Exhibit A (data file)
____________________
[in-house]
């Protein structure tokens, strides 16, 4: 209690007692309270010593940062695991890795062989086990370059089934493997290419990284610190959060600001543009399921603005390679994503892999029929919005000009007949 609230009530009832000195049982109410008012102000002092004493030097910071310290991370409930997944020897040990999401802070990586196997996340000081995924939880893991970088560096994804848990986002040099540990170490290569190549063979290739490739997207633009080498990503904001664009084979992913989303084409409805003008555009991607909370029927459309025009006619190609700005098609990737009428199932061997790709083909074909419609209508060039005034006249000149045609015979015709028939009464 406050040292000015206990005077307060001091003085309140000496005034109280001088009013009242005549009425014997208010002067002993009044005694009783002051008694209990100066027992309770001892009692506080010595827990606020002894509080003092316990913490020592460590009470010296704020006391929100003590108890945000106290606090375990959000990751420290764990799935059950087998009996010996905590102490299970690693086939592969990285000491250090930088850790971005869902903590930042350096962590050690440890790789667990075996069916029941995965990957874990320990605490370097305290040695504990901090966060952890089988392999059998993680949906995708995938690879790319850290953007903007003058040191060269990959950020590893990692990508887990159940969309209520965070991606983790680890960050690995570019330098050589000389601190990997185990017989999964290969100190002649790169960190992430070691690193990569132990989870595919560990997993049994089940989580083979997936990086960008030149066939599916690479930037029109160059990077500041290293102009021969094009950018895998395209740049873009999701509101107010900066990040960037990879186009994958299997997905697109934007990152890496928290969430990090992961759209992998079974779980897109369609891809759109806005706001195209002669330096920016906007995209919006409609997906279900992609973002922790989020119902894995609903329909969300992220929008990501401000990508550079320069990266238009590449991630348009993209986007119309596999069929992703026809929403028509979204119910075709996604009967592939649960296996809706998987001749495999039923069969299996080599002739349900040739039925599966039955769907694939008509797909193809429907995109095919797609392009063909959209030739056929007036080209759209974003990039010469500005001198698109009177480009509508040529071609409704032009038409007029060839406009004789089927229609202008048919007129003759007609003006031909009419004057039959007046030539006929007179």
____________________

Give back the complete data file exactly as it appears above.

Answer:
[in-house]
């Protein structure tokens, strides 16, 4: 209690007692309270010593940062695991890795062989086990370059089934493997290419990284610190959060600001543009399921603005390679994503892999029929919005000009007949 609230009530009832000195049982109410008012102000002092004493030097910071310290991370409930997944020897040990999401802070990586196997996340000081995924939880893991970088560096994804848990986002040099540990170490290569190549063979290739490739997207633009080498990503904001664009084979992913989303084409409805003008555009991607909370029927459309025009006619190609700005098609990737009428199932061997790709083909074909419609209508060039005034006249000149045609015979015709028939009464 406050040292000015206990005077307060001091003085309140000496005034109280001088009013009242005549009425014997208010002067002993009044005694009783002051008694209990100066027992309770001892009692506080010595827990606020002894509080003092316990913490020592460590009470010296704020006391929100003590108890945000106290606090375990959000990751420290764990799935059950087998009996010996905590102490299970690693086939592969990285000491250090930088850790971005869902903590930042350096962590050690440890790789667990075996069916029941995965990957874990320990605490370097305290040695504990901090966060952890089988392999059998993680949906995708995938690879790319850290953007903007003058040191060269990959950020590893990692990508887990159940969309209520965070991606983790680890960050690995570019330098050589000389601190990997185990017989999964290969100190002649790169960190992430070691690193990569132990989870595919560990997993049994089940989580083979997936990086960008030149066939599916690479930037029109160059990077500041290293102009021969094009950018895998395209740049873009999701509101107010900066990040960037990879186009994958299997997905697109934007990152890496928290969430990090992961759209992998079974779980897109369609891809759109806005706001195209002669330096920016906007995209919006409609997906279900992609973002922790989020119902894995609903329909969300992220929008990501401000990508550079320069990266238009590449991630348009993209986007119309596999069929992703026809929403028509979204119910075709996604009967592939649960296996809706998987001749495999039923069969299996080599002739349900040739039925599966039955769907694939008509797909193809429907995109095919797609392009063909959209030739056929007036080209759209974003990039010469500005001198698109009177480009509508040529071609409704032009038409007029060839406009004789089927229609202008048919007129003759007609003006031909009419004057039959007046030539006929007179």